Implementing Azure Site Recovery – Part 4 – Managing and Automating

After I post the series of Azure Site Recovery (ASR) Planning considerations, I received an enormous quantity of feedback how It should be implemented, following those considerations. So, this is the last post of a series of 4 (see the first post here, second here and third here), about how to implement Azure site recovery based protection on the scenarios describe on the previous series posts.

If you want to visit the series where I talked about the ASR Planning Considerations, you can do it by select the right scenario:

After an on-premises computer appears in the portal with the Protected status, you can perform test failovers, planned failovers, or unplanned failovers. When you do so, the sequence of events differs, depending on the type of failover you choose:

  • In case of a test failover, you specify the Azure virtual network you want to fail over to. To prevent any possibility of impacting the production environment, this should be an isolated network. Site Recovery provisions a new Azure virtual machine in the virtual network by using replicas of the virtual disks that are residing in the Azure storage account. The protected virtual machine stays online. After you complete your testing, Site Recovery automatically delete the Azure virtual machine.
  • In case of a planned failover, Site Recovery shuts down the protected virtual machine to prevent the possibility of data loss. Next, it provisions the corresponding Azure virtual machine by using replicas of virtual disks residing in the Azure storage account. It also places the new virtual machine in a commit pending state. You must perform the commit action to complete the failover. The commit removes any existing recovery points in Azure storage.
  • In case of an unplanned failover, Site Recovery provisions the replica Azure virtual machine by using replicas of virtual disks residing in the Azure storage account. You can instruct Site Recovery to attempt to synchronize protected virtual machines and shut them down, but, in this scenario, such an action might not be possible. Alternatively, you can specify to use the latest recovery point available in Azure storage. Site Recovery will place the newly-provisioned Azure virtual machine in a commit pending state. You must perform the commit action to complete the failover. The commit removes any existing recovery points in Azure storage.

Note: With all three types of failover, if you enabled data encryption when you are running the Azure Site Recovery Provider setup, you must provide the encryption certificate as part of a failover.

When performing planned or unplanned failover, once your primary site is back online, you should protect the Azure virtual machines and establish reverse replication. This will allow you to fail back to the on-premises location without data loss.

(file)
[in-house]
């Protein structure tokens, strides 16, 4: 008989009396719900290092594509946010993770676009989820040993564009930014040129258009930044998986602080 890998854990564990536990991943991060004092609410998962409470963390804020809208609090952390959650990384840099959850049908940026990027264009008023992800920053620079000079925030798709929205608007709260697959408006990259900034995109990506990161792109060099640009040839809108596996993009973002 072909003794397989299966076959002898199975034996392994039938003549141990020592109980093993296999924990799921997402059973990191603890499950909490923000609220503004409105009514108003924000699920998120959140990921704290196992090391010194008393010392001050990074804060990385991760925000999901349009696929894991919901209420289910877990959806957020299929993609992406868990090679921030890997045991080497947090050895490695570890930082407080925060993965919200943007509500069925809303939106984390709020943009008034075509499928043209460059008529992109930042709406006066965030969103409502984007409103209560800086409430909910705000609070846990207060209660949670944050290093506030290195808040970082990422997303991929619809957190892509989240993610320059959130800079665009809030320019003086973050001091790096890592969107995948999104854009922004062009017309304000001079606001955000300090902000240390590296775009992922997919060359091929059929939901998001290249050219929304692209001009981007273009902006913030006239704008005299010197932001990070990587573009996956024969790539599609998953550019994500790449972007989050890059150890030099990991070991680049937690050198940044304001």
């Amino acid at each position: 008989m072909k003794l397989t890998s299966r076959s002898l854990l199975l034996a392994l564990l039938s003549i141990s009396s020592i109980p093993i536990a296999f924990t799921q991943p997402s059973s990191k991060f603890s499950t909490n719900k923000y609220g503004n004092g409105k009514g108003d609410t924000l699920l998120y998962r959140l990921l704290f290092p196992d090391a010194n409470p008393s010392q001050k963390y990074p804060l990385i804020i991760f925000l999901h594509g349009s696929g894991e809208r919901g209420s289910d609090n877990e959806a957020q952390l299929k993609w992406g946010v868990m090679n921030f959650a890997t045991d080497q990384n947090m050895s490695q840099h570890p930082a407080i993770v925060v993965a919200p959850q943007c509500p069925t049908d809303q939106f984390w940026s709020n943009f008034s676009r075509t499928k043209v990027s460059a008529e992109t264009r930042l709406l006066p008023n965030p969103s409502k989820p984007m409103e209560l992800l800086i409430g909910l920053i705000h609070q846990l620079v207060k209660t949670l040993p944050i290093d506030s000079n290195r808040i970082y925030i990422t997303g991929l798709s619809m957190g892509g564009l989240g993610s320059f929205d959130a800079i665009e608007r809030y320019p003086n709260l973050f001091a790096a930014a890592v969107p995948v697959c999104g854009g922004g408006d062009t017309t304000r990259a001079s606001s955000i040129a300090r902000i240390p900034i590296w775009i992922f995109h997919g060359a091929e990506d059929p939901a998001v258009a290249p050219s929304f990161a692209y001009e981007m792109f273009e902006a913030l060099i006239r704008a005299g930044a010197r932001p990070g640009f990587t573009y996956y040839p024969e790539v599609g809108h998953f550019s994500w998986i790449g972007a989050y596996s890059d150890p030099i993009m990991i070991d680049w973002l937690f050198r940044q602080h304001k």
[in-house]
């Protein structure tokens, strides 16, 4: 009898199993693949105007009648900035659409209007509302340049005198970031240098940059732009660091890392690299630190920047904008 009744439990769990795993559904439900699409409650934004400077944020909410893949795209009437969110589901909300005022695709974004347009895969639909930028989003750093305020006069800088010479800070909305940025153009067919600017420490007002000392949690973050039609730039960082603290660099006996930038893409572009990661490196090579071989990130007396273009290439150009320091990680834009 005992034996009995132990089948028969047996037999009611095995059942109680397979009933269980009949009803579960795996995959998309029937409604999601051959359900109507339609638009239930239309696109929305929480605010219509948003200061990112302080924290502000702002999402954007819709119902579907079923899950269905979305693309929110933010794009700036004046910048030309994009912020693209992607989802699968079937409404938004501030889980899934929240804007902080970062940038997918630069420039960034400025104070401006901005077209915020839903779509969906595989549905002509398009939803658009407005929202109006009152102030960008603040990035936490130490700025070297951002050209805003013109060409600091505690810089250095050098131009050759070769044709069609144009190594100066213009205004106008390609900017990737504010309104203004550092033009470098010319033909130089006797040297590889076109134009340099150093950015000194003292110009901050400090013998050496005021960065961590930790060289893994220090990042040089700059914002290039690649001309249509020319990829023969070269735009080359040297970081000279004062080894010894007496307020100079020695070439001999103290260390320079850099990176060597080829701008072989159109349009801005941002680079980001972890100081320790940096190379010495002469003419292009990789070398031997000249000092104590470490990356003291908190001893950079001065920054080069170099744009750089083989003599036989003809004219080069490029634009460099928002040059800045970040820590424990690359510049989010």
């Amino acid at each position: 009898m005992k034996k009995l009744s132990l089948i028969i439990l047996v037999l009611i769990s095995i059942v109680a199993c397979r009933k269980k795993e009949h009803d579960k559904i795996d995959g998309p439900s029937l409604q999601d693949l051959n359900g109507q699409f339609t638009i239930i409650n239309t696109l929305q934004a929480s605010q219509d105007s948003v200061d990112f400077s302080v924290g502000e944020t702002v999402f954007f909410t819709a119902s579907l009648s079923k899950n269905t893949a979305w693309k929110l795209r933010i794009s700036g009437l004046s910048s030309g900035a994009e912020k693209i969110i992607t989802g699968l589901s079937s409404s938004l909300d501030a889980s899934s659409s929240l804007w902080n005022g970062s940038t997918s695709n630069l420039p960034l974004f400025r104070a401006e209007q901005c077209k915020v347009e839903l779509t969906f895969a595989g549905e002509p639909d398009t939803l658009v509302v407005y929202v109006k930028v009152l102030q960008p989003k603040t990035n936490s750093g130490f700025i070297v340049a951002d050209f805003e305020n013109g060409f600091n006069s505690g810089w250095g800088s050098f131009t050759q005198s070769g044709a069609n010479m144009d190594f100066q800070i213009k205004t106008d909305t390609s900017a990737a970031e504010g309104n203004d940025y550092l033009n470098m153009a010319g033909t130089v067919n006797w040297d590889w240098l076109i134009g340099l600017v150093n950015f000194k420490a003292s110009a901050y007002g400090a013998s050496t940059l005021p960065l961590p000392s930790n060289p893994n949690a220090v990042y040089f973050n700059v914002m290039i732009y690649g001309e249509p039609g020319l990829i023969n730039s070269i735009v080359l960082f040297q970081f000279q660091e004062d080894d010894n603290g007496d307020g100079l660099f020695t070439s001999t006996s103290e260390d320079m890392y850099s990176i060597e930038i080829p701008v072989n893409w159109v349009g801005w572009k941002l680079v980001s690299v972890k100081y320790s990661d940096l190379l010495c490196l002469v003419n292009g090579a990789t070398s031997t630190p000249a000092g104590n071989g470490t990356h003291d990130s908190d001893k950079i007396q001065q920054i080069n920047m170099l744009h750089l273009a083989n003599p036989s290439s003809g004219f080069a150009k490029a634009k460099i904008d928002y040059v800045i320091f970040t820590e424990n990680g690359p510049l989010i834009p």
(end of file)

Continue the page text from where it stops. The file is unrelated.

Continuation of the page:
Recovery plans

While it is possible to perform failover and failback of individual protected computers, it is more beneficial from the standpoint of business continuity to orchestrate disaster recovery of multiple computers. Site Recovery supports this scenario by allowing you to create recovery plans.

A recovery plan consists of one or more recovery groups, which serve as logical containers of protected virtual machines. You arrange groups in a sequence that dictates the order in which Site Recovery failover and failback bring the protected virtual machines online. Within this sequence, you can add pre and post actions. Each action can represent a manual recovery step or an Azure Automation runbook. By using Azure Automation, you have the option to fully automate your disaster recovery. You can also use it to provision and configure additional Azure components, such as load balancers.

Site Recovery uses a context variable to pass several parameters to the Azure Automation runbook. You can use these parameters to customize runbook activities. These parameters include:

  • RecoveryPlanName: Name of the Site Recovery plan.
  • FailoverType: Type of failover (test, planned, or unplanned).
  • FailoverDirection: Direction of the failover (from the primary site to Azure or from Azure to the primary site).
  • GroupID: Identifier of a group within the recovery plan.
  • VmMap. Collection of virtual machines within the group.

Cheers,

Marcos Nogueira
azurecentric.com
Twitter: @mdnoga

Written by Marcos Nogueira

Marcos Nogueira

With more than 18 years experience in Datacenter Architectures, Marcos Nogueira is currently working as a Principal Cloud Solution Architect. He is an expert in Private and Hybrid Cloud, with a focus on Microsoft Azure, Virtualization and System Center. He has worked in several industries, including Aerospace, Transportation, Energy, Manufacturing, Financial Services, Government, Health Care, Telecoms, IT Services, and Gas & Oil in different countries and continents.

Marcos was a Canadian MVP in System Center Cloud & Datacenter Managenment and he has +14 years as Microsoft Certified, with more than 100+ certifications (MCT, MCSE, and MCITP, among others). Marcos is also certified in VMware, CompTIA and ITIL v3. He assisted Microsoft in the development of workshops and special events on Private & Hybrid Cloud, Azure, System Center, Windows Server, Hyper-V and as a speaker at several Microsoft TechEd/Ignite and communities events around the world.

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